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Tourism key to future of Phnom Penh cyclos

Tourism key to future of Phnom Penh cyclos

Amidt a general slump in demand for cyclos, tourism is becoming

increasingly more important in providing essential income for drivers

Cyclo Centre offers leisurely tours around the city. Tracey Shelton

The life of the capital’s cyclo drivers is not an easy one. Tracey Shelton

Once a common way to get around Phnom Penh, cyclos in the capital has seen a significant drop in numbers over the past few years. Though the battle against the tuk-tuk may be lost, tourism is proving the traditional vehicle's saving grace.

"According to statistics from 1996, there used to be around 10,000 cyclo drivers in Phnom Penh in the mid-'90s," said Nouv Sarany, coordinator at Cyclo Centre, an NGO that provides support and facilities to the capital's cyclo drivers. "Today, however, it's more like 3,000."

A survey conducted by NGO Sahmakum Teang Tnaut on behalf of the centre in 2008 confirms this. The research attributes the decline in cyclos to increased popularity of the tuk-tuk as a means of transportation, as well as increased use of private cars and motorcycles.

A hard life

Sok Vireak, 36, is from Svay Rieng province and has been working as a cyclo driver in the capital for about 10 years. He spends the dry season looking for customers mainly around Phnom Penh's markets, and returns to his homeland during the rainy season to work in the rice paddies.

The best thing about them is that they are slow; it gives people time to see the scenery around them.

"Before, there were a lot of clients for us cyclo drivers, but now people prefer to use tuk-tuks," he said. "I would like to upgrade to a tuk-tuk, too, but I have no money."

Like almost 80 percent of his colleagues, Sok Vireak rents his cyclo for around 2,000 riels per day.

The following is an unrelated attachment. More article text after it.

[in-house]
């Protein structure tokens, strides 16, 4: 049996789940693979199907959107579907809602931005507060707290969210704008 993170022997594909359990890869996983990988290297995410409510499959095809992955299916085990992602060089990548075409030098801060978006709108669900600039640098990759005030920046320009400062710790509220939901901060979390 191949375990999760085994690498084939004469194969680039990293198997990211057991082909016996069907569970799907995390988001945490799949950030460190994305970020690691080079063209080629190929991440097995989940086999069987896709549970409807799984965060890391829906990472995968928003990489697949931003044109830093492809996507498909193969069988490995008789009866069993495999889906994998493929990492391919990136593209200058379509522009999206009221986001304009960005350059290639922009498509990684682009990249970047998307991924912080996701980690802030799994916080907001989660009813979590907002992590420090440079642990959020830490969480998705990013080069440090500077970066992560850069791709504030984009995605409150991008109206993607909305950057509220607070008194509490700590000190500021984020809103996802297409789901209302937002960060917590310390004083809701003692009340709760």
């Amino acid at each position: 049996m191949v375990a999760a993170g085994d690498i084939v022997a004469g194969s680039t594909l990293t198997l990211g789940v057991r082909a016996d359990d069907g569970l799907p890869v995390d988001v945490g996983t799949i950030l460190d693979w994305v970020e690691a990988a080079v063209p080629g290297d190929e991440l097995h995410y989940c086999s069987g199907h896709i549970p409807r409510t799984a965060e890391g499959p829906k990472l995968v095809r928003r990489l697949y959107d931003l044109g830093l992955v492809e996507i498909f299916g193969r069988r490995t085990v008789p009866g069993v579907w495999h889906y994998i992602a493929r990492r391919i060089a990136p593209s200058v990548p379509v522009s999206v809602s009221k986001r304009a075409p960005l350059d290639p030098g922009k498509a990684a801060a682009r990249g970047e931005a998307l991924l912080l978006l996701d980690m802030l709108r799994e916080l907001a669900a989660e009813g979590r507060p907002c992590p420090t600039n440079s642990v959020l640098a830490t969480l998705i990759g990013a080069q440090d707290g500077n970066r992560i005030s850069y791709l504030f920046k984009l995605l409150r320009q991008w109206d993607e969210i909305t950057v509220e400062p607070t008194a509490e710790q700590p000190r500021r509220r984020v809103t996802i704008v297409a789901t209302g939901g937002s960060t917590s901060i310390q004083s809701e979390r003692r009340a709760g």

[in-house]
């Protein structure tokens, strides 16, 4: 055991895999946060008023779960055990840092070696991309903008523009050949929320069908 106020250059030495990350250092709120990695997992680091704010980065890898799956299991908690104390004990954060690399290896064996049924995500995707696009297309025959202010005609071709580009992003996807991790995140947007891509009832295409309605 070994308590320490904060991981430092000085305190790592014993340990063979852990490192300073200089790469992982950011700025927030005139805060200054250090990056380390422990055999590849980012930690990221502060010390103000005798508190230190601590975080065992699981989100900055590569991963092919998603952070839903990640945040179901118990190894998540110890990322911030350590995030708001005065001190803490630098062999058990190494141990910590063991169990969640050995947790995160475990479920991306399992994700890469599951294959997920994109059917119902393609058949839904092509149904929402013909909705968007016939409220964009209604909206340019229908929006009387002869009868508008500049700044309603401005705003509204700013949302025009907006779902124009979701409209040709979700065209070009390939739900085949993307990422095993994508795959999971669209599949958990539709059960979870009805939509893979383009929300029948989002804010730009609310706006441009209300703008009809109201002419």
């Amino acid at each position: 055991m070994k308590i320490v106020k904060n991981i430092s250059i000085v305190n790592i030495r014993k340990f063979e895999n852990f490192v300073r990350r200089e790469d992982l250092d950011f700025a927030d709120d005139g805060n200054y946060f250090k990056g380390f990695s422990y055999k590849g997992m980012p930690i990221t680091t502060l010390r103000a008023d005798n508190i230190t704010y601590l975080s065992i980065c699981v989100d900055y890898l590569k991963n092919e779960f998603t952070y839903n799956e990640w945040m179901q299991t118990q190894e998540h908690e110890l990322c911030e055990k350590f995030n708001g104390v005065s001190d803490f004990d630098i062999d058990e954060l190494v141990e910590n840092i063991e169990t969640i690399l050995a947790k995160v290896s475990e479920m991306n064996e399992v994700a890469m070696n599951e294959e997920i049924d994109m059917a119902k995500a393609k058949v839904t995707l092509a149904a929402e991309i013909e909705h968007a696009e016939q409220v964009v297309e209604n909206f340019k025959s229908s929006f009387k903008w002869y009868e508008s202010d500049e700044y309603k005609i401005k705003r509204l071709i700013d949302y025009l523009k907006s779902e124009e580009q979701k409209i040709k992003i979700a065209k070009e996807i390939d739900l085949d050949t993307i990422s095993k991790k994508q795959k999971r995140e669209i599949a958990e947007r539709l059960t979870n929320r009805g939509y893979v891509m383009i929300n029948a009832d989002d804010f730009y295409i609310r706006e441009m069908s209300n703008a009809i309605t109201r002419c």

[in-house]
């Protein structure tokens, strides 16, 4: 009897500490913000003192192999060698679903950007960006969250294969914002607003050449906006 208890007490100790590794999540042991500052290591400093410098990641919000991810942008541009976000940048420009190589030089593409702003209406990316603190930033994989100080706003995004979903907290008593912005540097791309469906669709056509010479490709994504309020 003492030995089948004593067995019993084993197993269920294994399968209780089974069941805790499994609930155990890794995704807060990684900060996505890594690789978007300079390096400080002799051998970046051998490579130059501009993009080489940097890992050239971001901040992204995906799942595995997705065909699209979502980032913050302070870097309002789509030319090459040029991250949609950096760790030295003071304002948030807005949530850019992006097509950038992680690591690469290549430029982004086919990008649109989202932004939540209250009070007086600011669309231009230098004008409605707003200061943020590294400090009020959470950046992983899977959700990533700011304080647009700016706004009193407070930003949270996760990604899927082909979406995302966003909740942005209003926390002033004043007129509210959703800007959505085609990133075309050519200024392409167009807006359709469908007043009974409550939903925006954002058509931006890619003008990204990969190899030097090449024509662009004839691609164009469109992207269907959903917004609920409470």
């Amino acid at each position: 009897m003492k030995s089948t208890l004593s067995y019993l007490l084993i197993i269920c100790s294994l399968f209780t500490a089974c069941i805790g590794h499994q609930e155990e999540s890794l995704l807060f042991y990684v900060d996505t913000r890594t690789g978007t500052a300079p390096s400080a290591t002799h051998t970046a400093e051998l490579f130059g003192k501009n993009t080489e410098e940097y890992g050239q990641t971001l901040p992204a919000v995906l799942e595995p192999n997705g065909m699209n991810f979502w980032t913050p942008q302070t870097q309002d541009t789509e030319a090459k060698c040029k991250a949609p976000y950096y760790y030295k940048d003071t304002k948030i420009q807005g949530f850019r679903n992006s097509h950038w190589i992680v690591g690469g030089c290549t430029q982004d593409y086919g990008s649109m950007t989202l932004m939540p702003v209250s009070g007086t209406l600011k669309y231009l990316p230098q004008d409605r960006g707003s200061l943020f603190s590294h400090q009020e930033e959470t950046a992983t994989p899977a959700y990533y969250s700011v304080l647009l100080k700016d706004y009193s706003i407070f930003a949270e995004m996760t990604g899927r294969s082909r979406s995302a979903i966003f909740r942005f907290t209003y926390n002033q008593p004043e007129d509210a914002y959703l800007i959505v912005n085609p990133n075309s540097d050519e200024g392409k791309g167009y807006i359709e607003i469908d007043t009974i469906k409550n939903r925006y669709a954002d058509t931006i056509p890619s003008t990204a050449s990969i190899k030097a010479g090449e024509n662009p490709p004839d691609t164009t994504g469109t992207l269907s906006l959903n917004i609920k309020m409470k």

Nouv Sarany says some drivers prefer renting cyclos so they can return home on a regular basis without worrying about where to leave their vehicles. Another reason for renting, however, is the lack of capital. A second-hand cyclo costs around US$50, while a new one can be as expensive as $150.

"On a good day, I can earn 10,000 riels," Sok Vireak said. As the price of a decent meal has risen to 3,000 riels, he says, this is not enough.

The feeling is echoed by 58-year-old Oum Pouy. Originally from Kandal province, he has spent the last 19 years taking customers around the capital on his cyclo.  He currenltly struggles to support his wife and three children in his home province.

He is luckier than Sok Vireak, however, as he - unlike his colleague, who sleeps outside Kandal market - has convinced a shop owner to let him sleep on the premises.

Nevertheless, Oum Pouy describes his life as full of ordeals, mostly relating to lack of money.

"I had a very good relationship with the rental shop owner, but then I helped a friend to rent a cyclo," he said. "My friend then sold the cyclo and ran away. Now the shop owner doesn't trust me anymore."

Other common issues facing the men include health problems, lack of education and alcohol abuse.

Cyclo Centre's Nouv Sarany said drinking is a recurring and widespread problem among cyclo drivers. The 2008 survey cites two cyclo drivers as having died of liver cirrhosis. Both Sok Vireak and Oum Pouy sheepishly admit to enjoying their fair share of rice wine.

Green tourism

Amid a general slump in demand for cyclos, tourism is becoming increasingly lucrative and providing essential income for the drivers.

Through Phnom Penh's Cyclo Centre, travel agencies can hire cyclos to conduct sightseeing tours around the city. This leisurely way of exploring the capital has proven popular among foreigners, and calls for tours come in on a regular basis.

"It's a nonpolluting, green way to get around," said Nouv Sarany. Individuals can also book cyclos through the centre for rates starting at US$2.50 per hour and $10 for a day.

Stefanie Irmer, director of Khmer Architectural Tours, which employs cyclos for some of their tours, thinks they are the ideal means of transportation in Phnom Penh.

"The best thing about them is that they are slow; it gives people time to see the scenery around them," she said.

She acknowledges cyclos are a dying species but hopes tourism will give a second life to this unique way of traversing the urban jungle.

"Our cyclo tours are always fully booked," she said. 

To organise your own cyclo tour or book a driver, contact the Cyclo Centre on 023 991 178, or email [email protected]


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